Texas Lock Requirements for Rental Properties
Confused about the Texas entry lock requirements for rentals to be installed on rental properties? Here is a summary to help you better understand what is needed.
Landlords in Texas are required to install keyless locking devices as per the Texas Property Code, section 92, subchapter D.
Most rental properties must have several security devices in place while a tenant is in possession of the property or the landlord could potentially face liability.
Security devices that the landlord must install without request from the tenant at the landlord’s expense.
The landlord must equip the rental property with:
- A window latch on each exterior window;
- A doorknob lock or keyed dead bolt on each exterior door;
- A sliding door pin lock on each exterior sliding glass door;
- A sliding door handle latch or a sliding door security bar on each exterior sliding glass door; and
- A keyless bolting device and a door viewer on each exterior door.
An “exterior door” is defined as a door providing access from a dwelling interior to the exterior. The term includes a door between a living area and a garage, but does not include a sliding glass door or a screen door.
If the rental property has French doors, one door of each pair of French doors must meet the “category 1” requirements and the other door must have:
- A keyed dead bolt or keyless bolting device capable of insertion into the doorjamb above the door and a keyless bolting device capable of insertion into the floor or threshold, each with a bolt having a throw of one inch or more; or
- A bolt installed inside the door and operated from the edge of the door, capable of insertion into the doorjamb above the door, and another bolt installed inside the door and operated from the edge of the door capable of insertion into the floor or threshold, each bolt having a throw of three-fourths inch or more.
“French doors” means a set of two exterior doors in which each door is hinged and abuts the other door when closed. The term includes double-hinged patio doors.
Note: These requirements apply only when the tenant is in possession of the property.
A doorknob lock is operated from the exterior by a key, card or combination and from the interior without a key, card or combination.
A “door viewer” is a permanently installed device in an exterior door that allows a person inside the dwelling to view a person outside the door. The device must be:
(A) a clear glass pane or one-way mirror; or
(B) a peephole having a barrel with a one-way lens of glass or other substance providing an angle view of not less than 160 degrees.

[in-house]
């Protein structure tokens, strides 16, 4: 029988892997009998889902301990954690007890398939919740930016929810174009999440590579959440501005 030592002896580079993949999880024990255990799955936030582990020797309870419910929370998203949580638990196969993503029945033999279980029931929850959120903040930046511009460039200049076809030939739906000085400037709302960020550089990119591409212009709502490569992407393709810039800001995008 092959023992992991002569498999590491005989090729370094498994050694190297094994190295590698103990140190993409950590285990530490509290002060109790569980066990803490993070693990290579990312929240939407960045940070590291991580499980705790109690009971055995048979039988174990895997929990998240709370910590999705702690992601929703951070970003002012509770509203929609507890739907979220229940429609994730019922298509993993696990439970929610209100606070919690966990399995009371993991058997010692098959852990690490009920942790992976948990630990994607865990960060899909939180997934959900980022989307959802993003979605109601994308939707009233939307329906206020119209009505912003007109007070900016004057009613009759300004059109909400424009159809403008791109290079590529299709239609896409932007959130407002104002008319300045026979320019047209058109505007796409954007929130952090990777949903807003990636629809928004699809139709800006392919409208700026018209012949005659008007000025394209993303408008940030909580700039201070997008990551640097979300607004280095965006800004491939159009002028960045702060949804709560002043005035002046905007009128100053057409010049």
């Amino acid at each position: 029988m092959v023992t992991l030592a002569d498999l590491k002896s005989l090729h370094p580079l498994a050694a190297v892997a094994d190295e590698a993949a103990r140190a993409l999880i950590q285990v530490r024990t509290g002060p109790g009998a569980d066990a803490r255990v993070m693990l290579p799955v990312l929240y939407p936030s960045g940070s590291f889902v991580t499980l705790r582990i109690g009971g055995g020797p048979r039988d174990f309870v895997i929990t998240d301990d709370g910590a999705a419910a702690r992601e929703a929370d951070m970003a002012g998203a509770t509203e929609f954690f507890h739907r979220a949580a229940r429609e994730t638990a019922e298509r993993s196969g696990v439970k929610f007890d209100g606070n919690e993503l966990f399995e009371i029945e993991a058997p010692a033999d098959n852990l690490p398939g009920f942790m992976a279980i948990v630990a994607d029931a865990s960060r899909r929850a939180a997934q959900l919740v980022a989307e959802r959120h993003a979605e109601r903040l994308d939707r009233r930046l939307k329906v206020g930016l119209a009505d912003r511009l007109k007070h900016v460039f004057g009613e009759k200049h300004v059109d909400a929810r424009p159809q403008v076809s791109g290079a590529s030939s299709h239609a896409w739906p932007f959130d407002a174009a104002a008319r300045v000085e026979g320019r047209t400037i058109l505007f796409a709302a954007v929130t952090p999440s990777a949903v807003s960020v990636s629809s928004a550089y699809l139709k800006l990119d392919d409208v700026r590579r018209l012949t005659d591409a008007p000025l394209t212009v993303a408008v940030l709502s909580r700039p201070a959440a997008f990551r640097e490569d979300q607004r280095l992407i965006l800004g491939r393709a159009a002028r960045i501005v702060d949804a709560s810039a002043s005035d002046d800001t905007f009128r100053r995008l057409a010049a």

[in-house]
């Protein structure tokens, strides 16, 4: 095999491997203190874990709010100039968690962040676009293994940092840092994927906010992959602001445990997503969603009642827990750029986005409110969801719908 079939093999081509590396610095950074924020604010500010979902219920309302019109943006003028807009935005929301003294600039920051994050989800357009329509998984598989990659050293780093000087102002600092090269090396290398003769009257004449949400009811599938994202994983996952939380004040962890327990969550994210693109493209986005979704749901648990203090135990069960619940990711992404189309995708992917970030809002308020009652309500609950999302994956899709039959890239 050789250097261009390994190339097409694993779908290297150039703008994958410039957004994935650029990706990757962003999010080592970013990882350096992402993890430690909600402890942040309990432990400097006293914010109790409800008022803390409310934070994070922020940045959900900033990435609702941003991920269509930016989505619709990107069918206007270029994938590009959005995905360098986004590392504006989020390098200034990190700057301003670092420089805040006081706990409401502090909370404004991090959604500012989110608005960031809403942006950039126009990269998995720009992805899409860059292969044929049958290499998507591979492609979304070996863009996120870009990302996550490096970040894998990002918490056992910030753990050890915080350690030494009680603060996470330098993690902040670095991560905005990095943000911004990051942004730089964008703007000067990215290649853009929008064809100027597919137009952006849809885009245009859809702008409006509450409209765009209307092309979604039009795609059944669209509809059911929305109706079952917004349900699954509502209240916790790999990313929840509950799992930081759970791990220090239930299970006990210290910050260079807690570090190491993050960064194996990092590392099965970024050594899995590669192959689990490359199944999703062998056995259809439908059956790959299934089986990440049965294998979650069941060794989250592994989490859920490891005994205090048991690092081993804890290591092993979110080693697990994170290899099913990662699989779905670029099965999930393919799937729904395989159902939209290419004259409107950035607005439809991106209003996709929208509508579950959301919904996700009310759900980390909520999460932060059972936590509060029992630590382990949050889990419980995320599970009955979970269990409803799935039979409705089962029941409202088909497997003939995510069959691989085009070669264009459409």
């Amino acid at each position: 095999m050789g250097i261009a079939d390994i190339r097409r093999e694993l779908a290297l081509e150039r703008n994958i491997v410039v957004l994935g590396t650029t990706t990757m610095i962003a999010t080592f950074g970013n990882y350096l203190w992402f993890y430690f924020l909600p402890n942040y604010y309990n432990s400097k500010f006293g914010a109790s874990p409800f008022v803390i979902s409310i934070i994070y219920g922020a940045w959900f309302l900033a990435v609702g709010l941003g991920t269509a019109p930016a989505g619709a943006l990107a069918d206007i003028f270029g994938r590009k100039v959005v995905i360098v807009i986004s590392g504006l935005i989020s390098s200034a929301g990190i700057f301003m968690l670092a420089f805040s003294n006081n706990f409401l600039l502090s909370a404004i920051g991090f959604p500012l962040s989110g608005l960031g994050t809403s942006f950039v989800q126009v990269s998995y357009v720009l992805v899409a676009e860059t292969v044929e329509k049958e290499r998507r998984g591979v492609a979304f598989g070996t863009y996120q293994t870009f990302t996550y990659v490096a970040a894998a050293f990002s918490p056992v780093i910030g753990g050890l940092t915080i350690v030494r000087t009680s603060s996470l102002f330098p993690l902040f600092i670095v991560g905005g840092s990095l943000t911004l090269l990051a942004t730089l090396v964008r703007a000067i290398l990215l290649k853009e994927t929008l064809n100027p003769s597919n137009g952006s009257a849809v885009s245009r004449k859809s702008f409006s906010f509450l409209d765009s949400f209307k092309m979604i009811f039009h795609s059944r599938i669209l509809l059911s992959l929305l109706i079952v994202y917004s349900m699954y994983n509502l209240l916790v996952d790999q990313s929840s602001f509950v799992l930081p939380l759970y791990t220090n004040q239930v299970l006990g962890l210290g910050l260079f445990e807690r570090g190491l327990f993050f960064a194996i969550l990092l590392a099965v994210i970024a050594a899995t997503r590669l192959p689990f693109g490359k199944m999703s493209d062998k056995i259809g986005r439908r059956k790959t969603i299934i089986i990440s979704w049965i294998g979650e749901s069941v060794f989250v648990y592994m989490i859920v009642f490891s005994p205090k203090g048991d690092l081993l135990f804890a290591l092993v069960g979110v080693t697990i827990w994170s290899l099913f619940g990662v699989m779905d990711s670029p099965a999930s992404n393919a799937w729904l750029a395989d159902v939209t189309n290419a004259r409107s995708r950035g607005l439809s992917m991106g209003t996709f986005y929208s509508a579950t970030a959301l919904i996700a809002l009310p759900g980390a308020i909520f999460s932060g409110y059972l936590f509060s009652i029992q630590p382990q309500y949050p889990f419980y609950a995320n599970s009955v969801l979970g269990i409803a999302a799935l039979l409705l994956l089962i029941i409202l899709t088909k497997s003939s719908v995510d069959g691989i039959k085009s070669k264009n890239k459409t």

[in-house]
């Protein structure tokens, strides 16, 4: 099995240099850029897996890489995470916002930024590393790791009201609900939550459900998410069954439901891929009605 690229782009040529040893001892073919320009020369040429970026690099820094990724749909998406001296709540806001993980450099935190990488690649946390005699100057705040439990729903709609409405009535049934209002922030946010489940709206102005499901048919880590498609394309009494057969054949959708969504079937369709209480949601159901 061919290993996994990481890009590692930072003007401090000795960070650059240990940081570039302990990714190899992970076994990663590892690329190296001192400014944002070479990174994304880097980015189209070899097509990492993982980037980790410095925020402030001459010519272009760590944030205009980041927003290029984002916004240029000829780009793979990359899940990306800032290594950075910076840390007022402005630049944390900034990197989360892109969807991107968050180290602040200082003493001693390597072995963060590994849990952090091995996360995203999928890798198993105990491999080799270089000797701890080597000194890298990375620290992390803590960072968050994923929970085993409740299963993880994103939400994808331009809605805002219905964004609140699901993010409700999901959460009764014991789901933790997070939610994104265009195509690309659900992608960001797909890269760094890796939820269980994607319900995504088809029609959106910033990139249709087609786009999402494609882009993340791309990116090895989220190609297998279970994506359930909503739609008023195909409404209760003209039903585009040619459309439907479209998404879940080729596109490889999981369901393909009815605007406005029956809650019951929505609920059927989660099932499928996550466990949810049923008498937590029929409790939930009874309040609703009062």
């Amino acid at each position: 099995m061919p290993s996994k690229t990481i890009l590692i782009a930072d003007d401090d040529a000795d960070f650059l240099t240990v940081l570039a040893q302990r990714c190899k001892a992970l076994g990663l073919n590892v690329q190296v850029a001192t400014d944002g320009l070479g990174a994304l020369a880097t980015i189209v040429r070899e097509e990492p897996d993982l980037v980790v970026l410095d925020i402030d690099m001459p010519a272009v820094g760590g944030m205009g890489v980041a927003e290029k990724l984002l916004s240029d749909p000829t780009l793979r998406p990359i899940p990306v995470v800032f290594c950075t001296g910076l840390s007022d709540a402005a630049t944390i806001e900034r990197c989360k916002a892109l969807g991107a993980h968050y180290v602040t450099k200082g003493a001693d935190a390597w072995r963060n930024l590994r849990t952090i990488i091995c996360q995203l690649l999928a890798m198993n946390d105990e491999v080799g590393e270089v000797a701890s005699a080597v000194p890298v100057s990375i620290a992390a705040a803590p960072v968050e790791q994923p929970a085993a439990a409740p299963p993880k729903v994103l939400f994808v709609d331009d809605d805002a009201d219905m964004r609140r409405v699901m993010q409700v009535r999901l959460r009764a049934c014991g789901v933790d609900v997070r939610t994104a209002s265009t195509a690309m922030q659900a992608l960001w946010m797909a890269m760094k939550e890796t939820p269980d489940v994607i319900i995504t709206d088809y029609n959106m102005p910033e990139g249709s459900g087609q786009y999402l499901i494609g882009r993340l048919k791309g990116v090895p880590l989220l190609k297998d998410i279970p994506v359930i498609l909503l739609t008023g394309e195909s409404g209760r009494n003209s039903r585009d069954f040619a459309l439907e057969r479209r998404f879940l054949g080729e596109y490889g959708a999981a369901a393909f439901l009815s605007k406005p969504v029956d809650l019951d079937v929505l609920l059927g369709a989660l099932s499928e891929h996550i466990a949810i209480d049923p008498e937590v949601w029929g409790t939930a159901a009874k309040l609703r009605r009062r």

A “keyed dead bolt” is:
(A) a door lock not in the doorknob that:
(i) locks with a bolt into the doorjamb; and
(ii) is operated from the exterior by a key, card, or combination and from the interior by a knob or lever without a key, card, or combination; or
(B) a doorknob lock that contains a bolt with at least a one-inch throw.
A “keyless bolting device” is a door lock not in the doorknob that locks:
(B) by a drop bolt system operated by placing a central metal plate over a metal doorjamb restraint that protrudes from the doorjamb and that is affixed to the doorjamb frame by means of three case-hardened screws at least three inches in length. One-half of the central plate must overlap the interior surface of the door and the other half of the central plate must overlap the doorjamb when the plate is placed over the doorjamb restraint. The drop bolt system must prevent the door from being opened unless the central plate is lifted off of the doorjamb restraint by a person who is on the interior side of the door.
The term “keyless bolting device” does not include a chain latch, flip latch, surface-mounted slide bolt, mortise door bolt, surface-mounted barrel bolt, surface-mounted swing bar door guard, spring-loaded nightlatch, foot bolt, or other lock or latch.
(C) by a metal bar or metal tube that is placed across the entire interior side of the door and secured in place at each end of the bar or tube by heavy-duty metal screw hooks. The screw hooks must be at least three inches in length and must be screwed into the door frame stud or wall stud on each side of the door. The bar or tube must be capable of being secured to both of the screw hooks and must be permanently attached in some way to the door frame stud or wall stud. When secured to the screw hooks, the bar or tube must prevent the door from being opened unless the bar or tube is removed by a person who is on the interior side of the door.
A “sliding door pin lock” is a lock on a sliding glass door that consists of a pin or nail inserted from the interior side of the door at the side opposite the door’s handle and that is designed to prevent the door from being opened or lifted.
A “sliding door security bar” is a bar or rod that can be placed at the bottom of or across the interior side of the fixed panel of a sliding glass door and that is designed to prevent the door from being opened.
A “window latch” is a device on a window that prevents the window from being opened and that is operated without a key and only from the interior.
Article by Alexandra Scanlon; Owner/Property Manager of Allegiance Property Management
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